The CFR has just released a map showing the incidence of vaccine-preventable diseases worldwide. You can click by VPD to see how different countries are doing by preventable illness. I find it entirely shameful that the UK ranks lower than most developing countries – but how can this have happened?
Ever more studies like this one published by the CDC in the Journal of Pediatrics [sic!] confirm fears of a link between vaccines and autism are unfounded – this one just backs up the conclusions of so many other studies.
In the absence of any good data showing harm from vaccination, why do so many people still expose their and others’ children to preventable diseases that risk significant morbidity and even death?
For example in the USA 1/3rd of parents believe vaccines cause autism, and 1 in 10 parents refuse or delay vaccinations because they think they know better than the CDC and medics expert in the field.
Let me state my biases up front.
I believe that sanitation and immunisation have transformed public health; more so even than antibiotics. And this isn’t blind faith; science is a culture of doubt, not faith and I think you’d be hard pressed to find anyone working in microbiology, public health or infection control who would disagree with me.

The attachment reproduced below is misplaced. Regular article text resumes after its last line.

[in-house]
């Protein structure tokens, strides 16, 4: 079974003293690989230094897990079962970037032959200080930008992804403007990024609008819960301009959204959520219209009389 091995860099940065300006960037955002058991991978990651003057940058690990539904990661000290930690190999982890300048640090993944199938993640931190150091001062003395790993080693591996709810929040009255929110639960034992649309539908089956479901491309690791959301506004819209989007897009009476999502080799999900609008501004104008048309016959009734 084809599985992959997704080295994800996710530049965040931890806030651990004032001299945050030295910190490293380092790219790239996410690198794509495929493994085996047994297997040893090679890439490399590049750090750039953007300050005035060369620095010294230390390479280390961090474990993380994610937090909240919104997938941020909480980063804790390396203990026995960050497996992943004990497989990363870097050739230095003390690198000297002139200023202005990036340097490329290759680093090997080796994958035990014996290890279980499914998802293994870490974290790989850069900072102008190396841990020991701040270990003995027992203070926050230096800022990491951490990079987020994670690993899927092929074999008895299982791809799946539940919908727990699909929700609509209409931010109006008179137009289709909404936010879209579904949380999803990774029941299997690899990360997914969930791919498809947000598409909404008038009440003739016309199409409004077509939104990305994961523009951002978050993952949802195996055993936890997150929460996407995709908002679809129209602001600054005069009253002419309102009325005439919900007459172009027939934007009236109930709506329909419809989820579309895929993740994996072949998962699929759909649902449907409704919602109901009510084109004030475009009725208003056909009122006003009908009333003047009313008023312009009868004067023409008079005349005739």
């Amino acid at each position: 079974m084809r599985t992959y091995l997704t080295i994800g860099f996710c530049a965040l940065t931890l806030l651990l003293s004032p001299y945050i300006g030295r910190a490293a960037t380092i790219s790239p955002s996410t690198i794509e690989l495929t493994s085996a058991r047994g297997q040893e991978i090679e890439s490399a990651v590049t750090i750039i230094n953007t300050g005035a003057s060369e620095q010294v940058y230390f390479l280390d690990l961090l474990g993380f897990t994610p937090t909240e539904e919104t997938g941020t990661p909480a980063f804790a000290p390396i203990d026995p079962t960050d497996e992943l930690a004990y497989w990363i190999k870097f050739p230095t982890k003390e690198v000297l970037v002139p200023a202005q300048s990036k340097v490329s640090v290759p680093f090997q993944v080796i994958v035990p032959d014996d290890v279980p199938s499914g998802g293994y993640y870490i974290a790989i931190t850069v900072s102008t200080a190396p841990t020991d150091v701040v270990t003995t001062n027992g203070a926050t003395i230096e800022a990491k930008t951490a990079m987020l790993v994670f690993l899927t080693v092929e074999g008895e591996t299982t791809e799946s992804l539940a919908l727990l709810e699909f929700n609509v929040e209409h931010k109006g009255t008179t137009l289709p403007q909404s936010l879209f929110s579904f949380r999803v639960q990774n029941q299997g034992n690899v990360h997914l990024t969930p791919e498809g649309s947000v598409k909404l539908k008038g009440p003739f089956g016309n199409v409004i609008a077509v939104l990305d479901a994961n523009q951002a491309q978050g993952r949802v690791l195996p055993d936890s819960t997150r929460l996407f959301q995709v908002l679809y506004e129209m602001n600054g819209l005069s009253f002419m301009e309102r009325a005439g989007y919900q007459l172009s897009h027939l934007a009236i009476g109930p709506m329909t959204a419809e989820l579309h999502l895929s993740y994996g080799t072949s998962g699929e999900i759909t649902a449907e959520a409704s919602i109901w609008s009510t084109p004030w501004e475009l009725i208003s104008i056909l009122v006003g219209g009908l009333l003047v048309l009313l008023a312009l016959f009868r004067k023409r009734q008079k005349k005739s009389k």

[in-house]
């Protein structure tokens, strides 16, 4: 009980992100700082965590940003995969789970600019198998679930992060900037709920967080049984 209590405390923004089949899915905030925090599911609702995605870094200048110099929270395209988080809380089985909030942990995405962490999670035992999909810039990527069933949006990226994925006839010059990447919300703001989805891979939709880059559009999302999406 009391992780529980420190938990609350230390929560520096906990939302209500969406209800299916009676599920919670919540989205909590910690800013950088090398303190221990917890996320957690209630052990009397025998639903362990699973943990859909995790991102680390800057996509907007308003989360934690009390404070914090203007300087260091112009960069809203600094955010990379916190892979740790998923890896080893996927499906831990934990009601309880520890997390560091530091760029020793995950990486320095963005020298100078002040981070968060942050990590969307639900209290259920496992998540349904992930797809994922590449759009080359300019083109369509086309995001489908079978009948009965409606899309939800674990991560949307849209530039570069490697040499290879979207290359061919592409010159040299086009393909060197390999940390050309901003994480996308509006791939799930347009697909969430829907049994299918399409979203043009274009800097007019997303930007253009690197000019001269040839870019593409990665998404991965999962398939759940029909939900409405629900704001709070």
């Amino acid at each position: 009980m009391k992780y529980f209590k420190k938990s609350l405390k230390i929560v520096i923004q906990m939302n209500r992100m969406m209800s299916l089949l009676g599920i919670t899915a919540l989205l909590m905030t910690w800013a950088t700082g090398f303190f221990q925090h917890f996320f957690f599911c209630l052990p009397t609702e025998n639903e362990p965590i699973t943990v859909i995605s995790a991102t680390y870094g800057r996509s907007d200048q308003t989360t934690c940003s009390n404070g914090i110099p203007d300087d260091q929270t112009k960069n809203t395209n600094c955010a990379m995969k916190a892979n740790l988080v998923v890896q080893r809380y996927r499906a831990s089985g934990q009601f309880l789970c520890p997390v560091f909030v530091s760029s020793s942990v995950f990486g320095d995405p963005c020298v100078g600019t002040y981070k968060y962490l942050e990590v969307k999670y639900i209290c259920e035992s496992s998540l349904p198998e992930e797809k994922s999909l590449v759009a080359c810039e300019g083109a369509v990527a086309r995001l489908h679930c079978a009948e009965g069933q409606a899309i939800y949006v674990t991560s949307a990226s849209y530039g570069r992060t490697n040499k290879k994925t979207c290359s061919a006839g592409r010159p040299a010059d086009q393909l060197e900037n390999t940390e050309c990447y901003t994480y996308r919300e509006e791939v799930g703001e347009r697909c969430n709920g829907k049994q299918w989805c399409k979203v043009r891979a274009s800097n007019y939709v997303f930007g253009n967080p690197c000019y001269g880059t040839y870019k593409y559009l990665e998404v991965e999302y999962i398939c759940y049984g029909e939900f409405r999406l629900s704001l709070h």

Yes, better nutrition, education and lots of other things also play a part in our life expectancy being ~80 and rising whereas 100 years ago the average lifespan was only 45 – but the correlation between the disappearance of VPDs and the introduction of their respective vaccines cannot be explained away by hand washing and better sewerage.
Also I tend to give more weight to published data that I can review for myself so I can check for biases and fallacious arguments. And I can do that – there’s a world of difference between being able to understand a scientific paper and being able to critically evaluate it.
Also some journals are better than others and just because something has been published doesn’t necessarily make it relaible.
That’s how science works – we publish our data so others can replicate and agree or challenge. It’s like a polite bar brawl and that’s why so many of us like it. Some studies are better than others and there is some utter nonsense published in ‘learned’ journals – take a look at this for an example; it argues that quantum theory provides a model for the effectiveness of homeopathy (water). Lots of science-y words but it’s quite simply – to use the proper scientific term – Utter, Utter Bollocks (µ²B). More examples later.
Anyway, back to the point. There were recent cases in the American National Vaccine Injury Compensation Program (aka the ‘Vaccine Court’) that compensated two individuals based on gossamer-thin evidence which is being hailed as a ‘vindication’ of Andrew Wakefield. It isn’t and I’ll dissect that argument if anyone’s interested – but let’s start with the MMR / autism link and the former Dr Wakefield.